As part of the research, the University of Bristol research team are running a survey to seek input from those with a range of views and experiences. Officials and Ministers are regularly monitoring the progress of the research, and it will be reviewed prior to publication in spring 2019.

Grouped Questions: 175781 | 175782 | 175783
Q
Asked by Crispin Blunt
(Reigate)
Asked on: 08 October 2018
Department for Education
Religion: Education
Commons
To ask the Secretary of State for Education, with reference to the Commission on Religious Education's report entitled Religion and Worldviews: The Way Forward a national plan for RE, published in September 2018, what assessment he has made of the potential merits of the recommendation in that report to rename the subject to religion and worldviews.
A
Answered by: Nick Gibb
Answered on: 12 October 2018

The Department welcomes the Commission for Religious Education’s report and will carefully consider the merits of the report’s recommendations, one of which is to rename the subject ‘religion and worldviews’. At present, religious education is compulsory for pupils in all age groups in state-funded schools. It has an important role in developing children’s knowledge of the values and traditions of Britain and other countries, and in fostering understanding among different faiths and cultures.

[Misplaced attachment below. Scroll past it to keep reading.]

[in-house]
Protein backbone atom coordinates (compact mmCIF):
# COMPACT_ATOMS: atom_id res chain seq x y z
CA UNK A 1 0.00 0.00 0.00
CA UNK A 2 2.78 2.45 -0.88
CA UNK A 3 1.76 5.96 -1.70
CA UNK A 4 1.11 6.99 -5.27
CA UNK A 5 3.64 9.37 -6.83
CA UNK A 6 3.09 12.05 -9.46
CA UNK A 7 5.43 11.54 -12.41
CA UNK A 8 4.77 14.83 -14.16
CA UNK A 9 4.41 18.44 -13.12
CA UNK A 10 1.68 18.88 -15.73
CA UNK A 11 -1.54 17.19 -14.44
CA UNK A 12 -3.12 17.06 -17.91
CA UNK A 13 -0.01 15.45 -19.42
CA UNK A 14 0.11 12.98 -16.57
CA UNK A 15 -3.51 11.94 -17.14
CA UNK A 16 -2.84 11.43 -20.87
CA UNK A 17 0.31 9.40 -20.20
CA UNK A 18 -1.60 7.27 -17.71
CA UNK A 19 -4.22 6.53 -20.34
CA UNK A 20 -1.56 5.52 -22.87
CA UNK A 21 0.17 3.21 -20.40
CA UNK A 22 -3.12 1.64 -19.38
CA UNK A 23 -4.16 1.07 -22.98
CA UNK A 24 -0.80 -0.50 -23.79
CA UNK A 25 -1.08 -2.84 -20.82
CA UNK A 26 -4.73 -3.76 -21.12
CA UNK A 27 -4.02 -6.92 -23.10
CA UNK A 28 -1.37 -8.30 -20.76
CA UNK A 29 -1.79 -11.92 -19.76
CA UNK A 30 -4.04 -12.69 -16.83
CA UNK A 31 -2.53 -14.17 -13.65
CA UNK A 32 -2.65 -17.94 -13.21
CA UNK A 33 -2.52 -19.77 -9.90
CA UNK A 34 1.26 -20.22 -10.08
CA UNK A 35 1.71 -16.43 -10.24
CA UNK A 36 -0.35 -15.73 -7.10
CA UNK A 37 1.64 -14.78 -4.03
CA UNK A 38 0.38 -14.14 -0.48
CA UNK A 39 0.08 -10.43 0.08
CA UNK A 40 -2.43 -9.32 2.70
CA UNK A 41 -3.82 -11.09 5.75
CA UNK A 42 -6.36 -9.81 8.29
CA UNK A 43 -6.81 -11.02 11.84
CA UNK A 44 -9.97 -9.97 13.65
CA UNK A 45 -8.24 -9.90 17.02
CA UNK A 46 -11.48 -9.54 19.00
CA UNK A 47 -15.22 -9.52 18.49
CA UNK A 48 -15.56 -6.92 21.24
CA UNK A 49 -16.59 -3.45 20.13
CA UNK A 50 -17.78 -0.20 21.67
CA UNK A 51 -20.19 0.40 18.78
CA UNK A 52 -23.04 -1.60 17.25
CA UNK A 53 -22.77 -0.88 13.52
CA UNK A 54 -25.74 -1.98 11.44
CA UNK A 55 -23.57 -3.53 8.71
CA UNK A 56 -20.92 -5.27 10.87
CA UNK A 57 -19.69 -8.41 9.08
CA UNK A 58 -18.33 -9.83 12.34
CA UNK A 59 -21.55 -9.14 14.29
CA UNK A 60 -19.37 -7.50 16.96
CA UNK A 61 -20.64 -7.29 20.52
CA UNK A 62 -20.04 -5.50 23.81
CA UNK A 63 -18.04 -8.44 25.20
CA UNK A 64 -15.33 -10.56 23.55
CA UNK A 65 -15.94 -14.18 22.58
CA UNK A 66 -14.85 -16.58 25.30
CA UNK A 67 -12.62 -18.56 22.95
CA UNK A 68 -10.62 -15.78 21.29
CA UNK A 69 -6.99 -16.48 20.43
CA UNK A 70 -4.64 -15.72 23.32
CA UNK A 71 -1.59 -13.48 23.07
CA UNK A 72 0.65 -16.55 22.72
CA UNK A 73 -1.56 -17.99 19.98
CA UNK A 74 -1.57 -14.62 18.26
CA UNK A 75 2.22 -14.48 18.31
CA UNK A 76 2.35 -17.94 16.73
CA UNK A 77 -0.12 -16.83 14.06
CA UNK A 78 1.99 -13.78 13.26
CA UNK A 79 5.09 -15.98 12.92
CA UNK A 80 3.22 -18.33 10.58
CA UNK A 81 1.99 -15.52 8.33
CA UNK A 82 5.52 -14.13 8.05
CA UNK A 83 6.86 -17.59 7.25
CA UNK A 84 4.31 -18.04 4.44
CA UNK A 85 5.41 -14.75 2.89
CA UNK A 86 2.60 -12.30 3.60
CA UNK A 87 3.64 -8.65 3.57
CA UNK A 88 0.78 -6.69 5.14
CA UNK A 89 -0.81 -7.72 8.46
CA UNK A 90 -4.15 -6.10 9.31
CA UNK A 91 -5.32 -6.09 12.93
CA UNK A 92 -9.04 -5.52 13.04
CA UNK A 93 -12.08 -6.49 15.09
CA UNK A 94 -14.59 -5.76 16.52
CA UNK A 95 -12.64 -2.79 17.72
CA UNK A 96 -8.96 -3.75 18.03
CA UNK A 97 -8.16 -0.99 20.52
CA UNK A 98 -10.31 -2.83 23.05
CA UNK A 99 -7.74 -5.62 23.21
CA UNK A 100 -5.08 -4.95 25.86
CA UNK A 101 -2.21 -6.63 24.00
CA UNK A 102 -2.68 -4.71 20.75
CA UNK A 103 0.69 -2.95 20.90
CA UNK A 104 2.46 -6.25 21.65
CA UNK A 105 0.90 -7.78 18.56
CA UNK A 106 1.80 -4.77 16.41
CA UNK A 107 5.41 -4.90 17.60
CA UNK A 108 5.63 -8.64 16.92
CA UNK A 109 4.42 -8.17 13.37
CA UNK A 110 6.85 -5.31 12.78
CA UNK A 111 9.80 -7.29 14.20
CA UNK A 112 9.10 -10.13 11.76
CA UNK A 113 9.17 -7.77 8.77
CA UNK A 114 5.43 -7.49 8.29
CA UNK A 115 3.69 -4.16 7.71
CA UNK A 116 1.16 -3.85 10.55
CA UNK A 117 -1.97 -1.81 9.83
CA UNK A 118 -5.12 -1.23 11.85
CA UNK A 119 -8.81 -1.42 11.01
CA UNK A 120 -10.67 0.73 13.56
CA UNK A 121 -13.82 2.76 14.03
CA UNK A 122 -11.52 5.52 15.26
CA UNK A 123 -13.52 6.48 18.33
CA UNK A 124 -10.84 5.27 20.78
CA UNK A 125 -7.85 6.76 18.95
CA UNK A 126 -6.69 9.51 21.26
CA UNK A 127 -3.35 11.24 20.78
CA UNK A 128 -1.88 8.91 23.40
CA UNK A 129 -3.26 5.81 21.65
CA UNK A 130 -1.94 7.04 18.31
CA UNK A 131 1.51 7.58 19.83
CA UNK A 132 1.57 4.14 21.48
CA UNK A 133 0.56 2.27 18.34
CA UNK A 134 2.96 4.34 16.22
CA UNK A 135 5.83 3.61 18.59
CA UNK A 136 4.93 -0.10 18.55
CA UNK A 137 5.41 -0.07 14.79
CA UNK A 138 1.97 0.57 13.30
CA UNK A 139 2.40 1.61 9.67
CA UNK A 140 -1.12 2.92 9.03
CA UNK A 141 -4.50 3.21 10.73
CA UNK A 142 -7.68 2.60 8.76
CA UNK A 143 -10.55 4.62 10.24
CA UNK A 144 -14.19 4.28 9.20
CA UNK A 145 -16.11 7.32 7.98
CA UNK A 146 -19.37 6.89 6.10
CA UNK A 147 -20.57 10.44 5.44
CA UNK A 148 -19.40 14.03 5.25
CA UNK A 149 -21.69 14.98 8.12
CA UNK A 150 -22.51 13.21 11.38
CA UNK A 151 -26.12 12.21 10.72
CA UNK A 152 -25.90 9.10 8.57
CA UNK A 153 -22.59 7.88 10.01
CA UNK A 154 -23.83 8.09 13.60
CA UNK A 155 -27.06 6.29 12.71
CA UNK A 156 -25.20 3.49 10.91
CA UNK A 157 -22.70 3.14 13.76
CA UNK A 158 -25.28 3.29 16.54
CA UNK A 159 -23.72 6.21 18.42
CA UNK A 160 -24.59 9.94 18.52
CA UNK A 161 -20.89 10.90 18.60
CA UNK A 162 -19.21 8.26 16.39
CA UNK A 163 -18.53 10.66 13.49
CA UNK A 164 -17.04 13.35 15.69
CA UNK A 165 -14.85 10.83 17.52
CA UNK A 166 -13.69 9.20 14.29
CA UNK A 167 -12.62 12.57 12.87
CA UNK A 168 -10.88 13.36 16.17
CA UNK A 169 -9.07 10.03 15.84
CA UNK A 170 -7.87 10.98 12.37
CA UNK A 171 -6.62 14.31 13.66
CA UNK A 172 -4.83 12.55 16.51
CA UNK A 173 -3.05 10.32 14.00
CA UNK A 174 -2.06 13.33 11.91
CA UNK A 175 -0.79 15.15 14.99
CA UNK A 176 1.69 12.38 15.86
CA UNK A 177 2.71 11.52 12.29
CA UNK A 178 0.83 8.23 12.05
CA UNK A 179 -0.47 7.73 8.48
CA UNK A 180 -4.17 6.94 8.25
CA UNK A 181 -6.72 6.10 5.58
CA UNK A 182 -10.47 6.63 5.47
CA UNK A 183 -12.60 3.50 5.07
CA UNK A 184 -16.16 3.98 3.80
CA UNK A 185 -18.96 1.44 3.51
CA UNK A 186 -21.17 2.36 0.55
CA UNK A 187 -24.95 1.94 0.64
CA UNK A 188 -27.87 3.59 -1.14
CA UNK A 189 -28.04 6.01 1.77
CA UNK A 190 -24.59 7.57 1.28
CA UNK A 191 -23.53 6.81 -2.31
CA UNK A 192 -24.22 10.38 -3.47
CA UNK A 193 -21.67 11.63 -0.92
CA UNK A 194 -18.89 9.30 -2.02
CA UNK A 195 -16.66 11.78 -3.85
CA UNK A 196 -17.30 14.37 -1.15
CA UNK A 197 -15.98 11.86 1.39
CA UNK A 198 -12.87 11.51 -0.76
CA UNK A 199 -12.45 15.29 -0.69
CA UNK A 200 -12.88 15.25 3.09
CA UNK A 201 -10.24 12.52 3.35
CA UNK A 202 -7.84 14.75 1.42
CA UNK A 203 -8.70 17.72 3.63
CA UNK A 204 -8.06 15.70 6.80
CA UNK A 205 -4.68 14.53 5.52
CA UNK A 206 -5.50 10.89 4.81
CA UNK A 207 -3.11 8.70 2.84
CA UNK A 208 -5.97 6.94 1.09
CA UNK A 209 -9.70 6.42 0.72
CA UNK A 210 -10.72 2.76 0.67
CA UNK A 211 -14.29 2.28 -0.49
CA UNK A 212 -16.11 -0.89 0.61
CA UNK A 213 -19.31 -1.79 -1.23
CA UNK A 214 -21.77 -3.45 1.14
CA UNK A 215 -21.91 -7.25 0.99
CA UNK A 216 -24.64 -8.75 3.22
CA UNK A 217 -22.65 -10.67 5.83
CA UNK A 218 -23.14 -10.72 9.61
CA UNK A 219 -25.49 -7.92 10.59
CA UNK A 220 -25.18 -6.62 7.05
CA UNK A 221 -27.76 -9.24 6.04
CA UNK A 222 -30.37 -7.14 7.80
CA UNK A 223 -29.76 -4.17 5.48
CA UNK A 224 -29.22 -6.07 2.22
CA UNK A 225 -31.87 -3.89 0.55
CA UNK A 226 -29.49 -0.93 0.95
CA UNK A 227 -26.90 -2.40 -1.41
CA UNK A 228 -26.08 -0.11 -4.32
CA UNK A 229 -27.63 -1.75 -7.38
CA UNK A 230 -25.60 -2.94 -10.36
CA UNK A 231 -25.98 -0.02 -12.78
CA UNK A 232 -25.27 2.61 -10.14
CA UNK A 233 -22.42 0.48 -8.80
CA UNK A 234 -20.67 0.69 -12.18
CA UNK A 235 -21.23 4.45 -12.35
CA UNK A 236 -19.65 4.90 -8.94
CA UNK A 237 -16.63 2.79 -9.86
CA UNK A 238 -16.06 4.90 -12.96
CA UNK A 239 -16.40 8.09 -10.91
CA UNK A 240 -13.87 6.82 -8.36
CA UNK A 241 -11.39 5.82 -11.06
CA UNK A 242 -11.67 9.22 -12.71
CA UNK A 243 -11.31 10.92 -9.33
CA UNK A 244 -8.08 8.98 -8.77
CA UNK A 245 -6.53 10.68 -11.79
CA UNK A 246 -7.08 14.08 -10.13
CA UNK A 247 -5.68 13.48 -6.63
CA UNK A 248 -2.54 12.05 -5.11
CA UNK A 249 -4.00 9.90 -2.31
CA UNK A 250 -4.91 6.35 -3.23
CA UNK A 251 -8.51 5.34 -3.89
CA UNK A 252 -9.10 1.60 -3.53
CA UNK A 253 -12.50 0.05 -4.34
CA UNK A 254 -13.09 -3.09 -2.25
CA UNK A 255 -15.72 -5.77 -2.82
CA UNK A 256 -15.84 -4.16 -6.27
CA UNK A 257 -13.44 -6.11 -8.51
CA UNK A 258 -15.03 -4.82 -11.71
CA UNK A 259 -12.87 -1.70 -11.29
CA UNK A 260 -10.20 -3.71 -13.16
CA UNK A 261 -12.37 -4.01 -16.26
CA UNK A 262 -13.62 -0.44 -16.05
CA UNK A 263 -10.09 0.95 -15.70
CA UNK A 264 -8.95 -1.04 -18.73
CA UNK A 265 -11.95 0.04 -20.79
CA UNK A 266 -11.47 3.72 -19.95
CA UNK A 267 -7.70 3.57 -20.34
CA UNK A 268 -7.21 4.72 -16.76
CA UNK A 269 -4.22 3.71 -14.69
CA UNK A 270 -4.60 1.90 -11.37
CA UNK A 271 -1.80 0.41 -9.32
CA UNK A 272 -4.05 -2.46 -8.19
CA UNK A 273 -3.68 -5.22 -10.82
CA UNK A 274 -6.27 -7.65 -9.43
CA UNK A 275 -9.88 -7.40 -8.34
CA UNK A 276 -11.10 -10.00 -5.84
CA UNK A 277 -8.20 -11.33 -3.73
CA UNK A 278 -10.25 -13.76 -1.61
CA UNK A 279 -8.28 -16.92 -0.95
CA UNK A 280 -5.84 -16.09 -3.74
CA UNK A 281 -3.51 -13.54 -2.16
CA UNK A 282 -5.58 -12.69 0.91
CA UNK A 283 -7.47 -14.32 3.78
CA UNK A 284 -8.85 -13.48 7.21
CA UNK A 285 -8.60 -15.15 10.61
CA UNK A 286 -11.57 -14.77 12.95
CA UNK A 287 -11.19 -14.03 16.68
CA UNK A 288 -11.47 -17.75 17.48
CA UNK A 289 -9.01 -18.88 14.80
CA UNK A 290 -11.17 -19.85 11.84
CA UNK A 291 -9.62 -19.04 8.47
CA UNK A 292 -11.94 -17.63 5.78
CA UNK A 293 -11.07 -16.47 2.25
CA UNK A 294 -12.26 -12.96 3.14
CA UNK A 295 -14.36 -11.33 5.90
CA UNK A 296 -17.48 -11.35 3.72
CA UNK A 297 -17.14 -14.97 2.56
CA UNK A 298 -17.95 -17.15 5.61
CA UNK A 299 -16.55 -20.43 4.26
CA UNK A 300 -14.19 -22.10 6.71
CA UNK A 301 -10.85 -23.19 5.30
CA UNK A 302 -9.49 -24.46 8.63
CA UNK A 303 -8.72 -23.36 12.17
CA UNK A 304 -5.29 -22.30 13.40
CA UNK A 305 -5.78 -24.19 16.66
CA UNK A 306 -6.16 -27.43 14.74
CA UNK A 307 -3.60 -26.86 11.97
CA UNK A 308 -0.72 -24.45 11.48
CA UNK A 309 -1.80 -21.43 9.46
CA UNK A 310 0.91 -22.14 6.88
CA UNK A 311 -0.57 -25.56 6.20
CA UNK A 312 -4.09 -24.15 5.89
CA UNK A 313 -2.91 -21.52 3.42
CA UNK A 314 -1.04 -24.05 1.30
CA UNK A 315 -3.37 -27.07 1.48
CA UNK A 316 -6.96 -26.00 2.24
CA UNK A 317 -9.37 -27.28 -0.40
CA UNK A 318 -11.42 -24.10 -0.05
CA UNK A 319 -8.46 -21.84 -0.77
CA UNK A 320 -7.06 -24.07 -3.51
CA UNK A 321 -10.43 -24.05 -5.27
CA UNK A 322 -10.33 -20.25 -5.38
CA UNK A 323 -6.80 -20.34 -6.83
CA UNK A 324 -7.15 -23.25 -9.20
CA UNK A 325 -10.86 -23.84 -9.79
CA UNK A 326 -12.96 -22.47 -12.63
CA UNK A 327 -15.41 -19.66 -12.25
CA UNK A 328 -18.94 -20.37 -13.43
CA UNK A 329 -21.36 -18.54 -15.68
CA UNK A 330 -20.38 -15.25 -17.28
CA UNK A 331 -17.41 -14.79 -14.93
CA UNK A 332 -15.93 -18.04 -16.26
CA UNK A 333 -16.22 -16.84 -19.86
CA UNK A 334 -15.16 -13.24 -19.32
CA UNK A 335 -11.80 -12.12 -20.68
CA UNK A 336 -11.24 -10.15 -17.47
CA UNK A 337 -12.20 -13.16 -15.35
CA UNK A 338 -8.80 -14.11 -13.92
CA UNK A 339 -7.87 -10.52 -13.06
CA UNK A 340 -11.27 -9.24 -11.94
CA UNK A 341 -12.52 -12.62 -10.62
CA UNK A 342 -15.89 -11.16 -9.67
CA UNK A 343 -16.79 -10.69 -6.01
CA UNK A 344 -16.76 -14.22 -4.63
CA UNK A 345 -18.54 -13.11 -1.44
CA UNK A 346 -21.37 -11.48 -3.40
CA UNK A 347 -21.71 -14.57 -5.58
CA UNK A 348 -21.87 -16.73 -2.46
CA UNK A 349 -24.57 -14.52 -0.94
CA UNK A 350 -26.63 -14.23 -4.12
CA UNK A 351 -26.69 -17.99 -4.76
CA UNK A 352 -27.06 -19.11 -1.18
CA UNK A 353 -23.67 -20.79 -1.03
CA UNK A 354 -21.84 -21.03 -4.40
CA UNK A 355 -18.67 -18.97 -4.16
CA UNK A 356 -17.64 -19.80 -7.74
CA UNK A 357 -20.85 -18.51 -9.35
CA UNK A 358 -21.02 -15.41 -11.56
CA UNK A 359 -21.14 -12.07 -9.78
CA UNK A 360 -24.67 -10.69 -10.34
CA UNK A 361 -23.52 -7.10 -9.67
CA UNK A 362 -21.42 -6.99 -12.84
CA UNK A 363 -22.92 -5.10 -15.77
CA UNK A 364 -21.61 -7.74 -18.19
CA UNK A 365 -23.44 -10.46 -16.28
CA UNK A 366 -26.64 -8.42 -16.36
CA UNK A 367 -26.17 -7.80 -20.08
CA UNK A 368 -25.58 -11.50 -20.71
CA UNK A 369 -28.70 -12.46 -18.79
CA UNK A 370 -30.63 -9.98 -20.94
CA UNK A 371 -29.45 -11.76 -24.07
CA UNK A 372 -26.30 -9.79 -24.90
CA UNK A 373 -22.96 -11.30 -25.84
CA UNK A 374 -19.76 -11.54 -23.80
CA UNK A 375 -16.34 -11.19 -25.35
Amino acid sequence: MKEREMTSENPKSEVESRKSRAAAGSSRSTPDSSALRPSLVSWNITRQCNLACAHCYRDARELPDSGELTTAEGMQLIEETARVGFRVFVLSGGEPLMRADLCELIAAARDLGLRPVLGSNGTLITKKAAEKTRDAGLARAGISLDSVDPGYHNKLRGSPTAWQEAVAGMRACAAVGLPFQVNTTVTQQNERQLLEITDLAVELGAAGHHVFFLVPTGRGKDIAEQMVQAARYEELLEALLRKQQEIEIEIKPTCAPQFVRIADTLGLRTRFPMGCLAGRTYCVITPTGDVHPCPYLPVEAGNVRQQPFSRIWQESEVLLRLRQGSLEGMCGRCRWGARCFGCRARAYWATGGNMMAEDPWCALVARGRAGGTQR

Grouped Questions: 175786
Q
Asked by Crispin Blunt
(Reigate)
Asked on: 08 October 2018
Department for Education
Religion: Education
Commons
To ask the Secretary of State for Education, with reference to the Commission on Religious Education's report entitled Religion and Worldviews: The Way Forward a national plan for RE, published in September 2018, what assessment he has made of the potential merits of the conclusion in that report that all young people should have a statutory national entitlement to the study of religion and worldviews.